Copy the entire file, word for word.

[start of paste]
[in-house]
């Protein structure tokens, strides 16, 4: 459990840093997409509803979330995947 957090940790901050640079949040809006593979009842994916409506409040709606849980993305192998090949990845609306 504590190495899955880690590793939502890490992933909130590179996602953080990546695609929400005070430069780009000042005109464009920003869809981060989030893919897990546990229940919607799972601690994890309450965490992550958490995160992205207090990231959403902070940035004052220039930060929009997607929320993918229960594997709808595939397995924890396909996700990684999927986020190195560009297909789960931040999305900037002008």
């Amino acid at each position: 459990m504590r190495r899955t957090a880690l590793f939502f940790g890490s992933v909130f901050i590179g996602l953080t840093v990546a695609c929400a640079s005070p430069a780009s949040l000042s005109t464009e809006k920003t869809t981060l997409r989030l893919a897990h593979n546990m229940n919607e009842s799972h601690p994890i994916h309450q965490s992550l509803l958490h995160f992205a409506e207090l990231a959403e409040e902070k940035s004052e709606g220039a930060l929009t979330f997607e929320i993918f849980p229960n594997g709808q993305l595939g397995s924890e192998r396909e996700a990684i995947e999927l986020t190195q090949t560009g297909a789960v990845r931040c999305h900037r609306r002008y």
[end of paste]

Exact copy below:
[in-house]
């Protein structure tokens, strides 16, 4: 459990840093997409509803979330995947 957090940790901050640079949040809006593979009842994916409506409040709606849980993305192998090949990845609306 504590190495899955880690590793939502890490992933909130590179996602953080990546695609929400005070430069780009000042005109464009920003869809981060989030893919897990546990229940919607799972601690994890309450965490992550958490995160992205207090990231959403902070940035004052220039930060929009997607929320993918229960594997709808595939397995924890396909996700990684999927986020190195560009297909789960931040999305900037002008």
């Amino acid at each position: 459990m504590r190495r899955t957090a880690l590793f939502f940790g890490s992933v909130f901050i590179g996602l953080t840093v990546a695609c929400a640079s005070p430069a780009s949040l000042s005109t464009e809006k920003t869809t981060l997409r989030l893919a897990h593979n546990m229940n919607e009842s799972h601690p994890i994916h309450q965490s992550l509803l958490h995160f992205a409506e207090l990231a959403e409040e902070k940035s004052e709606g220039a930060l929009t979330f997607e929320i993918f849980p229960n594997g709808q993305l595939g397995s924890e192998r396909e996700a990684i995947e999927l986020t190195q090949t560009g297909a789960v990845r931040c999305h900037r609306r002008y």